At Adepticon, I was tasked with a role I know well - getting into the vendor hall and grabbing some new releases for friends. I rushed over to Steamforged Games and clearly didn't know what i was doing. The guys there helped me out and actually knew my buddy I was buying for. After that, I was a marked target. I promised I'd do a demo sometime during the weekend. I ogled some of the art which I admit even during the Kickstarter caught my eye.
Admittedly, I am not a sports fan. I have seen games like BloodBowl and
Dreadball, and it just wasn’t enough to pull me in. I want to add some smashy
to my kicky scorey, but it's easy to find either lacking. Another big downfall
is usually there isn't much backstory to get into.
I ended up getting
that demo in with Bill, and Pat joined me. We sat down on a cushy neoprene
pitch of lush grass, stamped with Guild Ball field lines. We had 6 well painted
models per side, along with tokens for literally everything our team could do. I was pretty
astounded at the options and choices I had working with 6 models. Kudos to Bill
and Andy for letting us check it out and running a demo after a long con
Fishermen have great ball handling and weapons with some reach
Now my greatest fear - which team to pick! While there are some teams people
consider straight forward, I truly believe now with the complexity of how they
play, you can't really nail a team down in a sentence. After a lot of struggle,
I went with Masons, mainly due to the season two captain Hammer. He works
pretty much like you'd expect a person named Hammer to behave.
Let's get away from my story and go into a few basics. Guild Ball is played on
a 3x3 surface with teams of 6v6, one of which is the mascot. Premeasuring is
allowed at all times. Your players have cards that are used during the game,
keeping track of move, tactical dice, kick stats, defense/armor, and the
interesting stuff - the playbook and passive traits. The game works on the golden
rule, alternating activations, and uses D6's in a net successes vs. misses way.
Each player generates influence, which is the ability to do an action. Other
than a free move, each model needs influence to do any number of actions during
Some of the Morticians Guild
Here's the biggie -
welcome to 2016, the rules and stat cards are free. There are printable
paper-doll standees and templates. There is a Vassal module for online play.
ALL of this is officially created and supported. Steamforged wants you to play
The Vassal module is created by Steamforged. Its very clean and professional.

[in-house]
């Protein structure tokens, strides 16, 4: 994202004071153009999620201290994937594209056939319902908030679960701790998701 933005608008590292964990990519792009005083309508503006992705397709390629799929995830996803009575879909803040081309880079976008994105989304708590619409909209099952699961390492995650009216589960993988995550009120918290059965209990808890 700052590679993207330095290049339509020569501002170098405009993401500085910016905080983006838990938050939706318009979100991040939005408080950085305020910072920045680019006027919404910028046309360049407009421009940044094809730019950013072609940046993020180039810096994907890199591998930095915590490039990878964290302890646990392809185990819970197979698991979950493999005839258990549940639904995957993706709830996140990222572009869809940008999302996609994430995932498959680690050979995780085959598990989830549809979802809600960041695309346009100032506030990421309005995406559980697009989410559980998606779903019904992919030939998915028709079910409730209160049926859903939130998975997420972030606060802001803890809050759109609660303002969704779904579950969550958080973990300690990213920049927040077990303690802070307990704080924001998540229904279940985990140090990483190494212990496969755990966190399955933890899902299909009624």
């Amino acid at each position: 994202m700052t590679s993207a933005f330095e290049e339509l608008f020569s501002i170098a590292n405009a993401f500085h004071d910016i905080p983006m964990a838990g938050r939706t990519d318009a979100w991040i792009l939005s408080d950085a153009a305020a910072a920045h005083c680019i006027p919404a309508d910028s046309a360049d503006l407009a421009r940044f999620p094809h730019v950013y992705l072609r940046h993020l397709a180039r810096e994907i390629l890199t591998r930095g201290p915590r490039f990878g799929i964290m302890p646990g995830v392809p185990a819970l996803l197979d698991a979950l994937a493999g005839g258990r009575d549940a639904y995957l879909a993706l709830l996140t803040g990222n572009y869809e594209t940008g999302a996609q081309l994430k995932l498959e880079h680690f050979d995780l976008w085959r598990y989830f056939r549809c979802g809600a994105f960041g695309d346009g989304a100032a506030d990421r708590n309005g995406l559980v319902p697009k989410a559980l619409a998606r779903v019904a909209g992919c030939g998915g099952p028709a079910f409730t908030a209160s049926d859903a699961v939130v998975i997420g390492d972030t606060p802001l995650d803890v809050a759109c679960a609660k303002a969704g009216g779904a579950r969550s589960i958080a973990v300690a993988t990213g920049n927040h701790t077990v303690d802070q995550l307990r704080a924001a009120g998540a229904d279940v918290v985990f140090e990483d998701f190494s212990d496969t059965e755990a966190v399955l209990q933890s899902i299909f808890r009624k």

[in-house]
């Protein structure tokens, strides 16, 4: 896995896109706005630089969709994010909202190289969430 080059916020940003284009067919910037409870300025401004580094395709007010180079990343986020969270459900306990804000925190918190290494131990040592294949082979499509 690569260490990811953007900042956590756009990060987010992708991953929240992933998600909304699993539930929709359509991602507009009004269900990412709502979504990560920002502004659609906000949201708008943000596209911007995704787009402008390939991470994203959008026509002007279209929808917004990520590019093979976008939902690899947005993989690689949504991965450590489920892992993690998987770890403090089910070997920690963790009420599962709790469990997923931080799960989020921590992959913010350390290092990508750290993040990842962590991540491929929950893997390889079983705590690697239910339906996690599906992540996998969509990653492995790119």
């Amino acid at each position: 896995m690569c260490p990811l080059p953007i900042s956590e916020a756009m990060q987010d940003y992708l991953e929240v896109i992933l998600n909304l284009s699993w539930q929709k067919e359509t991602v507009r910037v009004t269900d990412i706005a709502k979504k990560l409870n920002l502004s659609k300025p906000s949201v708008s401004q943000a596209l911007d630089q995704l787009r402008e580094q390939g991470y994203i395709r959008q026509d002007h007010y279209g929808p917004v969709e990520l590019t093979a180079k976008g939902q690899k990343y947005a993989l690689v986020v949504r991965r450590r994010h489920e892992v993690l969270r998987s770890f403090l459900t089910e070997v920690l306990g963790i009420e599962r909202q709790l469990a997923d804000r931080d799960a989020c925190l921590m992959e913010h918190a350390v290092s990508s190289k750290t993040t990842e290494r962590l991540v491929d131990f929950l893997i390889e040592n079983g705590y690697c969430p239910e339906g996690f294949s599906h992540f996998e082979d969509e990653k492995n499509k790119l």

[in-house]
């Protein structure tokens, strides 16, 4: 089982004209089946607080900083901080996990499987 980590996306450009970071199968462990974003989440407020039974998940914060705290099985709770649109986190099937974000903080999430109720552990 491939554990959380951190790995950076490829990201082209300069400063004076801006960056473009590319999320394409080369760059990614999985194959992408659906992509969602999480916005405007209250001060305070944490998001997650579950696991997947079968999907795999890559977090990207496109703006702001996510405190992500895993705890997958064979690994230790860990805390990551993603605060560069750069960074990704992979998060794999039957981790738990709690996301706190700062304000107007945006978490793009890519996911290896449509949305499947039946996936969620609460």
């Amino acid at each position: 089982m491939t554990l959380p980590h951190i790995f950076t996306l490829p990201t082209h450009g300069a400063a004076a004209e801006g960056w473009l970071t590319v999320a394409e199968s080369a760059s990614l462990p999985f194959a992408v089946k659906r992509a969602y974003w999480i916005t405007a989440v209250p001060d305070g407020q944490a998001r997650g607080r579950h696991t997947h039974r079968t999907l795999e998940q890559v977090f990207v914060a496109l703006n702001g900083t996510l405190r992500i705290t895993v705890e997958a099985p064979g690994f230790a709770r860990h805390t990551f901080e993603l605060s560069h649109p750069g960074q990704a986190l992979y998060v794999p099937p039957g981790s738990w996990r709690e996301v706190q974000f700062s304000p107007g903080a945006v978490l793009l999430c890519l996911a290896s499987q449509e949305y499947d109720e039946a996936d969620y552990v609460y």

Digging into cards a bit, you'll find all of your players info. Through your playbook, you discover the black-magic feel of each player. After moving, sprinting, or charging, you may find yourself engaged with an enemy. Buying an attack with influence, you'd start with the models number of tactical dice, you'll roll with the target number being the defense of the enemy, gaining a number of successful hits. The armor of the enemy simply takes successful dice away. After this, you look at your play book up to the number of successes is your choices for your attack. Do you do 1 damage, tackle the ball, or dodge out of combat to bounce to a new position?! The playbooks are for sure the thing you will find yourself grinding your gears on in your head. I'm noticing you have to ask yourself, 'OK, what did you want to accomplish with this attack?'. When passing or kicking, your character has a number of dice to successfully kick, and a distance. Passing is easy but not infallible; scoring is tougher and leaves you vulnerable. There are modifiers for intervening models and people ganging up on you.
On top of the playbook, characters have traits and character plays, which for lack of a better term are spells. Spend a couple influence, poison a dude, slip out of combat, and so on. Ranged attacks are not quite common but these generally fall in the character play section. Traits are passive bonuses, such as ignoring the first ball tackle, being able to react to enemy movement, or reducing damage done to the character.
Playbooks and Plays provide incredible diversity between characters
Games are played to 12 points, 2 points for a knock out, 4 points for a goal.
Knocked out characters regain health and return to the pitch, even on the next
turn if you wish! Be careful though, they will be easy to knock out again. When
a goal is scored, the frenzied mob of fans throw it back in - there's no
resetting for a kick off.
On top of influence, there is a mechanic called
momentum that really changes what you can do. It's as you'd expect, your
players pass the ball around, dodge and weave through enemies, or slam weapons
into the opposing force, generating momentum as the team turns into a snowball
rolling down a hill. These points can be spent to boost die pools, boost
defense, react to charges, and boost initiative rolls. Momentum is required to
score a goal, and is reset upon a new turn. The highest level use of momentum
is known as teamwork abilities which is when you start to see some real synergy
plays that make you feel like a star.
Newest team out, The Hunters, take aim at The Alchemists
Since I got back
from Adepticon, I've been playing weekly with our small growing group. Through
their help, I'm actually becoming better
at a game, which feels great. Guild Ball just kicked off its Season 2 rules
and players, which again you can find all for free! Players change as people
and get new cards, bringing some you passed on before into focus. These new
season veteran characters don’t negate the old model or card, just a new
option. Progressing the story on a character really has me invested in the
The teams have such
incredible flavor, I've had to promise myself to stick to one for now. Luckily
I still have a lot to learn about Masons and Guild Ball.